My previous outing with my trusty old Hendricks PFR-3 portable field radio (see QRP on Deck) was with a Random Wire antenna. The big advantage of the random wire is that it is non-resonant on any band and can be tuned on any band. I prefer to use resonant antennas that can be paired with radios that (unlike the Hendricks PFR-3) don’t have an internal tuner. My favourite resonant antenna is the End-Fed-Half-Wave (EFHW).
The PFR-3 does have an internal manual tuner. It takes a little skill and patience to use, but it does actually work quite well. If I am shivering in the cold while freezing raindrops keep falling on my head, my preference is to put up an antenna that needs no tuning. That is where the EFHW excels.
First, a note about the EFHW. It is a half wave on only one, single band. It may also work on harmonically related bands; for example, an EFHW cut for 80 meters will often have fairly low SWR on the 40m, 20m, 15m and 10m bands and may be usable without a tuner on all those bands. In practice, I have found that harmonically related bands sometimes require a little “touch-up” tuning for best SWR.
The “end-effect” discussed here in a previous post creates a small problem getting an EFHW to be resonant on multiple bands. There are two easy ways to overcome this; either use a linked antenna, or separate interchangeable conductors for each band. A linked antenna comprises an overall wire length cut for the lowest band of interest, but which can be separated into resonant sections for each band joined by clips, or some other arrangement.
Unless it is intended to operate on more than band during an operating session (a portable, temporary, outdoor session) it may be more convenient to simply use the correct wire length for the band of interest. Even a linked antenna wire will have to be pulled down to change bands since the links may be out of reach from the ground.
So, in the true spirit of QRP, I put together a simplistic, basic, lightweight EFHW antenna for the 20-meter band. It comprises 31 feet of wire and a very small 49:1 transformer. My Norcal SWR/power meter showed an SWR of 1.5:1 and an output power of 3.8 watts from the radio.
I launched one end of a long length of mason’s twine tied to a small balloon filled with sand (I jokingly call it a “sand grenade”) into a tree and hauled up the far end of the wire to a height of around 20 feet. The other end of the wire was connected to the miniature 49:1 transformer (to transform the very high impedance of an EFHW down closer to 50 ohms). A few feet of RG-174 coax connected the antenna to the PFR-3 radio. I would like to replace that RG-174 with low loss RG-316 if I can find a source for a cable with 50-ohm BNC connectors on each end.
Hendricks PFR-3 Modifications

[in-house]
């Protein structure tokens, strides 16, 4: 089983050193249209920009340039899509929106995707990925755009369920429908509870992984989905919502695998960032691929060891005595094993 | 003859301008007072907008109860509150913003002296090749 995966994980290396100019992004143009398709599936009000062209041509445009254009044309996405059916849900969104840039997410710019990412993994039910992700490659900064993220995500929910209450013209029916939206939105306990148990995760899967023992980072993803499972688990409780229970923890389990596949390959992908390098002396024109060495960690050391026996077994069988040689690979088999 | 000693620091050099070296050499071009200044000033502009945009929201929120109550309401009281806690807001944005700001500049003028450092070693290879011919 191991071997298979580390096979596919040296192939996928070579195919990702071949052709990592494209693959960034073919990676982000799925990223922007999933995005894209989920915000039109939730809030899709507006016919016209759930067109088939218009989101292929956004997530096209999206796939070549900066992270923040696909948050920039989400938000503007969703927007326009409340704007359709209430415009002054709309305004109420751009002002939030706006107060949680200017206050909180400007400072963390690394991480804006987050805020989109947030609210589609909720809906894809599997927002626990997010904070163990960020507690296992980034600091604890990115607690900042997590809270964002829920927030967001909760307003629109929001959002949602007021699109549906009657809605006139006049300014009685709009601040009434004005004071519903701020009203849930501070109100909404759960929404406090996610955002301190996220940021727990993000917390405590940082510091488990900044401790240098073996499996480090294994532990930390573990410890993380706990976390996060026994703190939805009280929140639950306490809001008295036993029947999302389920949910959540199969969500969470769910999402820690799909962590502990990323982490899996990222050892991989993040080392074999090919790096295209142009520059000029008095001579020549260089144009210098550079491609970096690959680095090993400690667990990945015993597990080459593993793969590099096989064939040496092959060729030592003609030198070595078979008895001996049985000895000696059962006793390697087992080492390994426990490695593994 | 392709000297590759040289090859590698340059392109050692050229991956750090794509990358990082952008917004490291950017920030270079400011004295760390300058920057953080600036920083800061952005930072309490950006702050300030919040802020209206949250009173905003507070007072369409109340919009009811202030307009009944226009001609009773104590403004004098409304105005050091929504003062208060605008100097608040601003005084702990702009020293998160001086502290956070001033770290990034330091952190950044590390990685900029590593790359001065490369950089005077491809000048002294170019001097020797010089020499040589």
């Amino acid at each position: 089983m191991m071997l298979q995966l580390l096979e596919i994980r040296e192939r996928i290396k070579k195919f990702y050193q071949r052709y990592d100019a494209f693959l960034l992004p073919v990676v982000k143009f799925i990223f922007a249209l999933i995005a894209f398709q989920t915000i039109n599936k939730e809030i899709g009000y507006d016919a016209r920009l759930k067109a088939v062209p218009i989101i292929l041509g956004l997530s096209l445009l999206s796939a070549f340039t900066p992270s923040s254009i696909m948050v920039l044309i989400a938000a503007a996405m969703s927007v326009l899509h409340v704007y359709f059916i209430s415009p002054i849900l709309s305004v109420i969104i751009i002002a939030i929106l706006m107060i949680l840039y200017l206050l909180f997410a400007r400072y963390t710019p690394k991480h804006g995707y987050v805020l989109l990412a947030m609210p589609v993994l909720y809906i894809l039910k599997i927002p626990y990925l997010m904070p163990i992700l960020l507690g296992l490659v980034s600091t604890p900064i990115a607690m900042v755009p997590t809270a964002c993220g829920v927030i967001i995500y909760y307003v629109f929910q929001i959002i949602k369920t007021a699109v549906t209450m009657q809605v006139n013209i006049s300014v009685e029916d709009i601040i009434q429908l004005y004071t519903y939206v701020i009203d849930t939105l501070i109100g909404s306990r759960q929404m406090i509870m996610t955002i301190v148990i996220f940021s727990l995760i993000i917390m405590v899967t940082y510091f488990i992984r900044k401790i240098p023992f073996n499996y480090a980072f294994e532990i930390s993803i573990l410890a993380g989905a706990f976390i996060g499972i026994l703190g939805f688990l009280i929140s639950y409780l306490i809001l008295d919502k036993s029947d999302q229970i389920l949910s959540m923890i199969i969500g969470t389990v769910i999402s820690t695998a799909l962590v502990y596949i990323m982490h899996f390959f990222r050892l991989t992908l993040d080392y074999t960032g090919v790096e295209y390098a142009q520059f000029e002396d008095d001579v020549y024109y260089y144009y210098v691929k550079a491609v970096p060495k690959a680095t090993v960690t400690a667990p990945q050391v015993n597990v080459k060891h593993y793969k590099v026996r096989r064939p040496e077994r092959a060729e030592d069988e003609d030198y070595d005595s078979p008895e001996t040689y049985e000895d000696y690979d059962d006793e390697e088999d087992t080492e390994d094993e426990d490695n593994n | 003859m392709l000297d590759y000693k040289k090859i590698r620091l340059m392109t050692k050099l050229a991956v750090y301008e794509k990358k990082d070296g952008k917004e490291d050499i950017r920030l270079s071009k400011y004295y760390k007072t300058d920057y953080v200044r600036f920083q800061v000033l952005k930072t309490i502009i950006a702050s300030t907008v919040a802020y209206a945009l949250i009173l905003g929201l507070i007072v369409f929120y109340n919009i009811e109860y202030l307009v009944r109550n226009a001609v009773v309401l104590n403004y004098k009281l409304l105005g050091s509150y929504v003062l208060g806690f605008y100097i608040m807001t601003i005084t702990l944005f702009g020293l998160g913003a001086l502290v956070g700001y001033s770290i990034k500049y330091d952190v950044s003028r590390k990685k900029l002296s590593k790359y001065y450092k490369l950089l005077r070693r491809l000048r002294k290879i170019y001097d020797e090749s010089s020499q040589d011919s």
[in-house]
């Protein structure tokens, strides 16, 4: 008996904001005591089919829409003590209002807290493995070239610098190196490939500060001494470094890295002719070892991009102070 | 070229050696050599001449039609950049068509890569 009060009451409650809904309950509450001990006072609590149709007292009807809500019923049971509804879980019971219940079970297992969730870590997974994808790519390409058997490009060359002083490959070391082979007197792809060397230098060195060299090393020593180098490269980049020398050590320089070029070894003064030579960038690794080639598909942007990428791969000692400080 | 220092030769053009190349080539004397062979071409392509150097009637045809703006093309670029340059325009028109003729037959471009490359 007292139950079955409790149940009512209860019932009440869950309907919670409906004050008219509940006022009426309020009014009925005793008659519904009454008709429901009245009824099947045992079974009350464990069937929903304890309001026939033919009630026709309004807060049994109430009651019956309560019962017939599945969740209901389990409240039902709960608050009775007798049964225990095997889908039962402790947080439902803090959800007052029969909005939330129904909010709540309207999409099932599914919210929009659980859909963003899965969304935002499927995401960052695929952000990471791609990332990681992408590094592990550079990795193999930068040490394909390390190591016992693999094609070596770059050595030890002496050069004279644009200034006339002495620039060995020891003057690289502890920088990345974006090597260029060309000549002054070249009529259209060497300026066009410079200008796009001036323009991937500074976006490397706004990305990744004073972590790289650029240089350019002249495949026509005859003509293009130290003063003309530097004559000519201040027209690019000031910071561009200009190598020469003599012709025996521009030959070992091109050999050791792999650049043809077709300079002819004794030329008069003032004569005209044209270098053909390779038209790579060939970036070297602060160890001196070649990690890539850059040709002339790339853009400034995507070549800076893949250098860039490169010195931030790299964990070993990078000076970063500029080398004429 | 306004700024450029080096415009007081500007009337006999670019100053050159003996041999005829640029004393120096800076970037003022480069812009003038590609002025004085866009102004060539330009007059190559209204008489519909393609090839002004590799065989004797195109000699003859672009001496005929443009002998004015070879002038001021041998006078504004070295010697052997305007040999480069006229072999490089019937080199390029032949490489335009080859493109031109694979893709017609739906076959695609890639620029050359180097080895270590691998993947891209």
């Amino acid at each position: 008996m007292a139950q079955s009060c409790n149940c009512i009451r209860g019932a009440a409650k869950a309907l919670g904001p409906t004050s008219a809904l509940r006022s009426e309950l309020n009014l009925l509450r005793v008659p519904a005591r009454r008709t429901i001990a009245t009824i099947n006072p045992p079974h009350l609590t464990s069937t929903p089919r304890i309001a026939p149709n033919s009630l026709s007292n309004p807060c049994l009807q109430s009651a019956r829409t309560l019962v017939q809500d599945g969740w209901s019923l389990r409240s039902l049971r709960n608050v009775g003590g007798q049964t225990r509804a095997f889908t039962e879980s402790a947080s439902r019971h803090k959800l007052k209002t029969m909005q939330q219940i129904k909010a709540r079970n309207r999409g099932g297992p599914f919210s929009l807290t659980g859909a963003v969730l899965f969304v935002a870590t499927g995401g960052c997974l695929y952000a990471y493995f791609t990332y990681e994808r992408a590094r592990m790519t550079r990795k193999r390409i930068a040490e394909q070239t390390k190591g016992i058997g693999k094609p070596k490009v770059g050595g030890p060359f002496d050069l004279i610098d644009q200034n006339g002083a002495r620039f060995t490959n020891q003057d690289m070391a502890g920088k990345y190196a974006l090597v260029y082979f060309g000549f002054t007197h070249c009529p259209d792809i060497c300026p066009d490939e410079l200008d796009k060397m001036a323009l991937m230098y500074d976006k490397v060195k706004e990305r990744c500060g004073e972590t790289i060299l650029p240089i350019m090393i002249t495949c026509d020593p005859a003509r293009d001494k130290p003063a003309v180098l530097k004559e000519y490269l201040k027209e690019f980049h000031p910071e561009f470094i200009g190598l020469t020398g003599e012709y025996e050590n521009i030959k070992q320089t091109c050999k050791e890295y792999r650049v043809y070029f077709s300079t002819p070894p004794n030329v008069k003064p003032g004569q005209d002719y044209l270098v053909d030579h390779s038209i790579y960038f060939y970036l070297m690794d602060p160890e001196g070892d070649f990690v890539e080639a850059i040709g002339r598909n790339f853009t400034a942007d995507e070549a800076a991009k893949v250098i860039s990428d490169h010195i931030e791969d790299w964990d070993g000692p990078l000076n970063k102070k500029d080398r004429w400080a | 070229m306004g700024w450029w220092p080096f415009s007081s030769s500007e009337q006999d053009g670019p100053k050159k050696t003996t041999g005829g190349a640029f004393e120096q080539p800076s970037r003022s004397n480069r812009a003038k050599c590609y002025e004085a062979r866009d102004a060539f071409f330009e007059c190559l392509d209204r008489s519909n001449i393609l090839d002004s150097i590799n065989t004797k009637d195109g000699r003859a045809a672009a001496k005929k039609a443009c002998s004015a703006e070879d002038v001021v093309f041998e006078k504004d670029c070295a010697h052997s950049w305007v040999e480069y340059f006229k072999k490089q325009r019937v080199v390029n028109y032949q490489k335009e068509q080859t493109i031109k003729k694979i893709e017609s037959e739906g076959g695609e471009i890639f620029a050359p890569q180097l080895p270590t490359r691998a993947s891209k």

I have made a couple of minor modifications to my PFR-3. First, I don’t like the original power connector. I removed it and re-routed the wiring to an Anderson Powerpole connector closer to where the wires join the PCB. This necessitated cutting a small aperture in the metal case. I also removed the internal battery holder. It was designed for “AA” type cells none of which hold a charge long enough for my needs. Changing internally mounted batteries involves removing four tiny screws and that is certainly not something I want to do out in the field.
I built a pair of 3S1P (three cells in series) LiIon battery packs using scrounged 18650 cells. I haven’t yet installed a BMS (Battery Management System) in these packs so I monitor the voltage carefully to make sure they don’t get excessively discharged. When the charge is depleted I recharge the cells individually on a commercial LiIon charger. Eventually I will order a 3-5Ah Bioenno LiFePO4 battery to replace these packs.
Each pack fits into a rugged Hammond aluminum enclosure and the two packs side-by-side exactly match the dimensions of the PFR-3 case. The two packs are bolted together and the radio sits on top secured by industrial strength Velcro. It makes a nice, convenient package that is easy to use in a rapid deployment situation in the field.
And the Results?
This was another “Backyard-On-The-Air” trial designed primarily to check out the antenna and weed out any gremlins in the setup. I found two gremlins. First, one of the Powerpole connectors wasn’t locked into place properly and caused an intermittent power connection. That was an easy fix. The second gremlin was a little more pesky; an old audio cable with 3.5mm plugs on each end was making my keying even more erratic that it usually is. I replaced the cable with a name brand, high quality cable with gold-plated plugs and the problem went away.
Before packing everything away ready for a real field deployment I responded to a couple of POTA activators. One, in Indiana, gave me a 559 report and the other, in Missouri, gave me a 529. They were both a solid 599 at my backyard station in Southern Ontario. Mission accomplished; one of my QRP rapid deployment field rigs is ready for service.